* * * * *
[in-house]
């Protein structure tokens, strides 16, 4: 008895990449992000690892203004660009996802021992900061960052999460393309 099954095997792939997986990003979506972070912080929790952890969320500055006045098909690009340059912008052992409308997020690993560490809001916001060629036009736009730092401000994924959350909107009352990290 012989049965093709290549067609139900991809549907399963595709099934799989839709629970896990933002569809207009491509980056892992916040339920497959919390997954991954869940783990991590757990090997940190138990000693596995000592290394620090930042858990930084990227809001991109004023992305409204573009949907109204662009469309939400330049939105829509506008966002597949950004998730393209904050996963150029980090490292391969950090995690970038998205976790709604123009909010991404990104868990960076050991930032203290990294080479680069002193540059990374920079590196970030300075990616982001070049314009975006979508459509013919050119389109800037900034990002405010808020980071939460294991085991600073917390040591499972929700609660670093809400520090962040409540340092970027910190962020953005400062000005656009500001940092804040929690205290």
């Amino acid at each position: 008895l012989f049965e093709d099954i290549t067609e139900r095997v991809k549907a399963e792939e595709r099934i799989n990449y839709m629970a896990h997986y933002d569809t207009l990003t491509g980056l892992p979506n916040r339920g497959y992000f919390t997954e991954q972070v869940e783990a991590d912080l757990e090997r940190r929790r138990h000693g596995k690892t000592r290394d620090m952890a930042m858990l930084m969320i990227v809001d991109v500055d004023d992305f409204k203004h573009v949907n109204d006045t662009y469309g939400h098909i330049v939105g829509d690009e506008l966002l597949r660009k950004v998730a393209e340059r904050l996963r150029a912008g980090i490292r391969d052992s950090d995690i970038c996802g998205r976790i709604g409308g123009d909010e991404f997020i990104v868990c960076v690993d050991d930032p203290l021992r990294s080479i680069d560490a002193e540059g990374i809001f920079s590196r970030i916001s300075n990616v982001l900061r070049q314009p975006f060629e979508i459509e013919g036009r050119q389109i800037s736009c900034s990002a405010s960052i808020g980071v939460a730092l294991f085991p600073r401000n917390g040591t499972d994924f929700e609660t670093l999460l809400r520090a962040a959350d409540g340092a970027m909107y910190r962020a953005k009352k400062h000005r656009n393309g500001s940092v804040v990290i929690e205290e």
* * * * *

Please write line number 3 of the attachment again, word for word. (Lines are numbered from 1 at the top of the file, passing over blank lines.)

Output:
């Amino acid at each position: 008895l012989f049965e093709d099954i290549t067609e139900r095997v991809k549907a399963e792939e595709r099934i799989n990449y839709m629970a896990h997986y933002d569809t207009l990003t491509g980056l892992p979506n916040r339920g497959y992000f919390t997954e991954q972070v869940e783990a991590d912080l757990e090997r940190r929790r138990h000693g596995k690892t000592r290394d620090m952890a930042m858990l930084m969320i990227v809001d991109v500055d004023d992305f409204k203004h573009v949907n109204d006045t662009y469309g939400h098909i330049v939105g829509d690009e506008l966002l597949r660009k950004v998730a393209e340059r904050l996963r150029a912008g980090i490292r391969d052992s950090d995690i970038c996802g998205r976790i709604g409308g123009d909010e991404f997020i990104v868990c960076v690993d050991d930032p203290l021992r990294s080479i680069d560490a002193e540059g990374i809001f920079s590196r970030i916001s300075n990616v982001l900061r070049q314009p975006f060629e979508i459509e013919g036009r050119q389109i800037s736009c900034s990002a405010s960052i808020g980071v939460a730092l294991f085991p600073r401000n917390g040591t499972d994924f929700e609660t670093l999460l809400r520090a962040a959350d409540g340092a970027m909107y910190r962020a953005k009352k400062h000005r656009n393309g500001s940092v804040v990290i929690e205290e």